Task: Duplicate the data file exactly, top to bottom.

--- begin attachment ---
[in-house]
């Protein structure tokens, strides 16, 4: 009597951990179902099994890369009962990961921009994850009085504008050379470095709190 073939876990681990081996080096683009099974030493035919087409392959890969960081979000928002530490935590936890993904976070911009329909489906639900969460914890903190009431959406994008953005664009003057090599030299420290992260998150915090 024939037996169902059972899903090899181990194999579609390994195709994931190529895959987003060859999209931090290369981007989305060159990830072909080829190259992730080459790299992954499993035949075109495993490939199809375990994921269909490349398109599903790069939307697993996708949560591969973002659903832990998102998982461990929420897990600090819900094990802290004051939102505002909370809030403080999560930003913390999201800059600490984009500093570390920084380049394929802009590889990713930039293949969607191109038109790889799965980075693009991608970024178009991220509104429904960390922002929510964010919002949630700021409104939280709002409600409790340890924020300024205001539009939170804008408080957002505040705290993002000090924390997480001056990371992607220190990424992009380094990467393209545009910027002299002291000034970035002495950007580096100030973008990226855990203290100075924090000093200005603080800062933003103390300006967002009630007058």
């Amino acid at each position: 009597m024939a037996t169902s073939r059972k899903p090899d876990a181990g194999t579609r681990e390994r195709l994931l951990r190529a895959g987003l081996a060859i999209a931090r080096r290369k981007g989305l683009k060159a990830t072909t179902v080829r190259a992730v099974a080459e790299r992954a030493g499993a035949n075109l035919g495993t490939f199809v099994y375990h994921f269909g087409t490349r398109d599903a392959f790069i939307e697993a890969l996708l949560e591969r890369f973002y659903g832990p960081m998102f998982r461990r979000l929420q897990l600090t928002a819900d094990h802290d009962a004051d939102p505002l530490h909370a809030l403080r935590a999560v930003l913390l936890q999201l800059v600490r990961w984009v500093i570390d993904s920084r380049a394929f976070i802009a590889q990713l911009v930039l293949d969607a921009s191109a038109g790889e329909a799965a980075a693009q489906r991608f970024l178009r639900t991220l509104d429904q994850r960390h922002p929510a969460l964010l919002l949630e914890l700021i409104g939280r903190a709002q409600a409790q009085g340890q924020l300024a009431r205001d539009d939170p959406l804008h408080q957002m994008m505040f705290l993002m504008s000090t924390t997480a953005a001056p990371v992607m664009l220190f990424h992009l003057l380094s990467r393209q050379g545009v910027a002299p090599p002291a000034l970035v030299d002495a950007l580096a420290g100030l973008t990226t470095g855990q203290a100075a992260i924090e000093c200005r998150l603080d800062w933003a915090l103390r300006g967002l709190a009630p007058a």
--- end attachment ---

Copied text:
[in-house]
């Protein structure tokens, strides 16, 4: 009597951990179902099994890369009962990961921009994850009085504008050379470095709190 073939876990681990081996080096683009099974030493035919087409392959890969960081979000928002530490935590936890993904976070911009329909489906639900969460914890903190009431959406994008953005664009003057090599030299420290992260998150915090 024939037996169902059972899903090899181990194999579609390994195709994931190529895959987003060859999209931090290369981007989305060159990830072909080829190259992730080459790299992954499993035949075109495993490939199809375990994921269909490349398109599903790069939307697993996708949560591969973002659903832990998102998982461990929420897990600090819900094990802290004051939102505002909370809030403080999560930003913390999201800059600490984009500093570390920084380049394929802009590889990713930039293949969607191109038109790889799965980075693009991608970024178009991220509104429904960390922002929510964010919002949630700021409104939280709002409600409790340890924020300024205001539009939170804008408080957002505040705290993002000090924390997480001056990371992607220190990424992009380094990467393209545009910027002299002291000034970035002495950007580096100030973008990226855990203290100075924090000093200005603080800062933003103390300006967002009630007058």
């Amino acid at each position: 009597m024939a037996t169902s073939r059972k899903p090899d876990a181990g194999t579609r681990e390994r195709l994931l951990r190529a895959g987003l081996a060859i999209a931090r080096r290369k981007g989305l683009k060159a990830t072909t179902v080829r190259a992730v099974a080459e790299r992954a030493g499993a035949n075109l035919g495993t490939f199809v099994y375990h994921f269909g087409t490349r398109d599903a392959f790069i939307e697993a890969l996708l949560e591969r890369f973002y659903g832990p960081m998102f998982r461990r979000l929420q897990l600090t928002a819900d094990h802290d009962a004051d939102p505002l530490h909370a809030l403080r935590a999560v930003l913390l936890q999201l800059v600490r990961w984009v500093i570390d993904s920084r380049a394929f976070i802009a590889q990713l911009v930039l293949d969607a921009s191109a038109g790889e329909a799965a980075a693009q489906r991608f970024l178009r639900t991220l509104d429904q994850r960390h922002p929510a969460l964010l919002l949630e914890l700021i409104g939280r903190a709002q409600a409790q009085g340890q924020l300024a009431r205001d539009d939170p959406l804008h408080q957002m994008m505040f705290l993002m504008s000090t924390t997480a953005a001056p990371v992607m664009l220190f990424h992009l003057l380094s990467r393209q050379g545009v910027a002299p090599p002291a000034l970035v030299d002495a950007l580096a420290g100030l973008t990226t470095g855990q203290a100075a992260i924090e000093c200005r998150l603080d800062w933003a915090l103390r300006g967002l709190a009630p007058a």